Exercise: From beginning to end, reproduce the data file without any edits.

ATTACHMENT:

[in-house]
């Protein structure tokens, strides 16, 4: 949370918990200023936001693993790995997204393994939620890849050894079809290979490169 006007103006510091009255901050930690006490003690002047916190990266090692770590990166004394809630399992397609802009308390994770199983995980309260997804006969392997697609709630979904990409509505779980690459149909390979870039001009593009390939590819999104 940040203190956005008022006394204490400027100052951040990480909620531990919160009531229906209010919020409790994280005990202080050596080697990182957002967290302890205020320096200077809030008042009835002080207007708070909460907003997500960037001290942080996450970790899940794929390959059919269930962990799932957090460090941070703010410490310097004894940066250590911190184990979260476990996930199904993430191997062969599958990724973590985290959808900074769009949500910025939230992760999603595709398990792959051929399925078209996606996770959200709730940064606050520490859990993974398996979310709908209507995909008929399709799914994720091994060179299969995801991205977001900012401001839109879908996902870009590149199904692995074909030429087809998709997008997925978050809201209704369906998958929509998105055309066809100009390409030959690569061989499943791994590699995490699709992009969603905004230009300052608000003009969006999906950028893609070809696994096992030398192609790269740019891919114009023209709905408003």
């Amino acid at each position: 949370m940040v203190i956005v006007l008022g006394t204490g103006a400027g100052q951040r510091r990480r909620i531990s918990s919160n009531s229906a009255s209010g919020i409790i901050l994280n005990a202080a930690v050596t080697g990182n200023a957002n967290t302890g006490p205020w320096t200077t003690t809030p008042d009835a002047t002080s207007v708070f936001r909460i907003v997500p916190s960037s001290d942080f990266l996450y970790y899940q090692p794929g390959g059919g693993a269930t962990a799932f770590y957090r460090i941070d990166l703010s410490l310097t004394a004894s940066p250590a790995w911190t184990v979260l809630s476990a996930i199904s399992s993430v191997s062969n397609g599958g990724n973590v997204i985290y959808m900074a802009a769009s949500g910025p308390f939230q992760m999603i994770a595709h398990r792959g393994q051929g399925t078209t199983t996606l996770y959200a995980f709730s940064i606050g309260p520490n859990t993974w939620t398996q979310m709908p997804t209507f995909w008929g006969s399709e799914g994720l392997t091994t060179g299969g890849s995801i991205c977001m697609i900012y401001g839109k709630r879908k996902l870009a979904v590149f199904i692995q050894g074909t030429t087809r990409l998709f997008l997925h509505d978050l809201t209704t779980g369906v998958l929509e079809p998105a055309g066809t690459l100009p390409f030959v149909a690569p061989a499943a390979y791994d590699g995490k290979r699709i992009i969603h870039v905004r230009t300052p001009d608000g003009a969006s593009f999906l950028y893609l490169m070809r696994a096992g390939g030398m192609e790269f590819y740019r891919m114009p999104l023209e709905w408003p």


[in-house]
């Protein structure tokens, strides 16, 4: 949370918990200023936001693993790995997204393994939620890849050894079809290979490169 006007103006510091009255901050930690006490003690002047916190990266090692770590990166004394809630399992397609802009308390994770199983995980309260997804006969392997697609709630979904990409509505779980690459149909390979870039001009593009390939590819999104 940040203190956005008022006394204490400027100052951040990480909620531990919160009531229906209010919020409790994280005990202080050596080697990182957002967290302890205020320096200077809030008042009835002080207007708070909460907003997500960037001290942080996450970790899940794929390959059919269930962990799932957090460090941070703010410490310097004894940066250590911190184990979260476990996930199904993430191997062969599958990724973590985290959808900074769009949500910025939230992760999603595709398990792959051929399925078209996606996770959200709730940064606050520490859990993974398996979310709908209507995909008929399709799914994720091994060179299969995801991205977001900012401001839109879908996902870009590149199904692995074909030429087809998709997008997925978050809201209704369906998958929509998105055309066809100009390409030959690569061989499943791994590699995490699709992009969603905004230009300052608000003009969006999906950028893609070809696994096992030398192609790269740019891919114009023209709905408003």
């Amino acid at each position: 949370m940040v203190i956005v006007l008022g006394t204490g103006a400027g100052q951040r510091r990480r909620i531990s918990s919160n009531s229906a009255s209010g919020i409790i901050l994280n005990a202080a930690v050596t080697g990182n200023a957002n967290t302890g006490p205020w320096t200077t003690t809030p008042d009835a002047t002080s207007v708070f936001r909460i907003v997500p916190s960037s001290d942080f990266l996450y970790y899940q090692p794929g390959g059919g693993a269930t962990a799932f770590y957090r460090i941070d990166l703010s410490l310097t004394a004894s940066p250590a790995w911190t184990v979260l809630s476990a996930i199904s399992s993430v191997s062969n397609g599958g990724n973590v997204i985290y959808m900074a802009a769009s949500g910025p308390f939230q992760m999603i994770a595709h398990r792959g393994q051929g399925t078209t199983t996606l996770y959200a995980f709730s940064i606050g309260p520490n859990t993974w939620t398996q979310m709908p997804t209507f995909w008929g006969s399709e799914g994720l392997t091994t060179g299969g890849s995801i991205c977001m697609i900012y401001g839109k709630r879908k996902l870009a979904v590149f199904i692995q050894g074909t030429t087809r990409l998709f997008l997925h509505d978050l809201t209704t779980g369906v998958l929509e079809p998105a055309g066809t690459l100009p390409f030959v149909a690569p061989a499943a390979y791994d590699g995490k290979r699709i992009i969603h870039v905004r230009t300052p001009d608000g003009a969006s593009f999906l950028y893609l490169m070809r696994a096992g390939g030398m192609e790269f590819y740019r891919m114009p999104l023209e709905w408003p």